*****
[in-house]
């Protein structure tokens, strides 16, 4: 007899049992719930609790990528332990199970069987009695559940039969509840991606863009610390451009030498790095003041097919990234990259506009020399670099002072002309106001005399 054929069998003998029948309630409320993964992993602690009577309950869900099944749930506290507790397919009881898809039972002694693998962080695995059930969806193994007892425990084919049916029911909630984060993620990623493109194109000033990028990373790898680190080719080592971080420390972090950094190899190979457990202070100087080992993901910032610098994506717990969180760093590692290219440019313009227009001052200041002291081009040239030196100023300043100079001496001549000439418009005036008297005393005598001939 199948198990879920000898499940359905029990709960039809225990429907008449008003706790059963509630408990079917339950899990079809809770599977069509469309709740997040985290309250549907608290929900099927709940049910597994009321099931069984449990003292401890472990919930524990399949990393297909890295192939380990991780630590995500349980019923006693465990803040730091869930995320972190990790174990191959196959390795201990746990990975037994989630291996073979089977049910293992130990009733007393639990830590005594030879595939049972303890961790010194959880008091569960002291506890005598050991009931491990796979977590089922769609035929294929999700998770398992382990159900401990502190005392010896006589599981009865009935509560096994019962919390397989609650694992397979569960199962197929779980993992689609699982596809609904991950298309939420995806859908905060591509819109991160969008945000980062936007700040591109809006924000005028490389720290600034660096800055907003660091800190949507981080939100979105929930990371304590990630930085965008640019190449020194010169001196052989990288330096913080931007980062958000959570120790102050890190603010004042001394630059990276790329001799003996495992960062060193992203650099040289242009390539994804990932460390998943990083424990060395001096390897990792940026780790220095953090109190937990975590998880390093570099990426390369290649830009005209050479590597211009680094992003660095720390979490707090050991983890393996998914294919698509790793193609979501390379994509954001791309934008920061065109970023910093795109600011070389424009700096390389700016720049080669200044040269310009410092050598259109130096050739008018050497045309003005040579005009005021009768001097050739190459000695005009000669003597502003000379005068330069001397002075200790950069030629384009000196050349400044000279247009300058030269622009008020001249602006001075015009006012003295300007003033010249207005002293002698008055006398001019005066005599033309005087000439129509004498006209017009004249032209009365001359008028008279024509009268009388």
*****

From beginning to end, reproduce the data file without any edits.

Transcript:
[in-house]
């Protein structure tokens, strides 16, 4: 007899049992719930609790990528332990199970069987009695559940039969509840991606863009610390451009030498790095003041097919990234990259506009020399670099002072002309106001005399 054929069998003998029948309630409320993964992993602690009577309950869900099944749930506290507790397919009881898809039972002694693998962080695995059930969806193994007892425990084919049916029911909630984060993620990623493109194109000033990028990373790898680190080719080592971080420390972090950094190899190979457990202070100087080992993901910032610098994506717990969180760093590692290219440019313009227009001052200041002291081009040239030196100023300043100079001496001549000439418009005036008297005393005598001939 199948198990879920000898499940359905029990709960039809225990429907008449008003706790059963509630408990079917339950899990079809809770599977069509469309709740997040985290309250549907608290929900099927709940049910597994009321099931069984449990003292401890472990919930524990399949990393297909890295192939380990991780630590995500349980019923006693465990803040730091869930995320972190990790174990191959196959390795201990746990990975037994989630291996073979089977049910293992130990009733007393639990830590005594030879595939049972303890961790010194959880008091569960002291506890005598050991009931491990796979977590089922769609035929294929999700998770398992382990159900401990502190005392010896006589599981009865009935509560096994019962919390397989609650694992397979569960199962197929779980993992689609699982596809609904991950298309939420995806859908905060591509819109991160969008945000980062936007700040591109809006924000005028490389720290600034660096800055907003660091800190949507981080939100979105929930990371304590990630930085965008640019190449020194010169001196052989990288330096913080931007980062958000959570120790102050890190603010004042001394630059990276790329001799003996495992960062060193992203650099040289242009390539994804990932460390998943990083424990060395001096390897990792940026780790220095953090109190937990975590998880390093570099990426390369290649830009005209050479590597211009680094992003660095720390979490707090050991983890393996998914294919698509790793193609979501390379994509954001791309934008920061065109970023910093795109600011070389424009700096390389700016720049080669200044040269310009410092050598259109130096050739008018050497045309003005040579005009005021009768001097050739190459000695005009000669003597502003000379005068330069001397002075200790950069030629384009000196050349400044000279247009300058030269622009008020001249602006001075015009006012003295300007003033010249207005002293002698008055006398001019005066005599033309005087000439129509004498006209017009004249032209009365001359008028008279024509009268009388």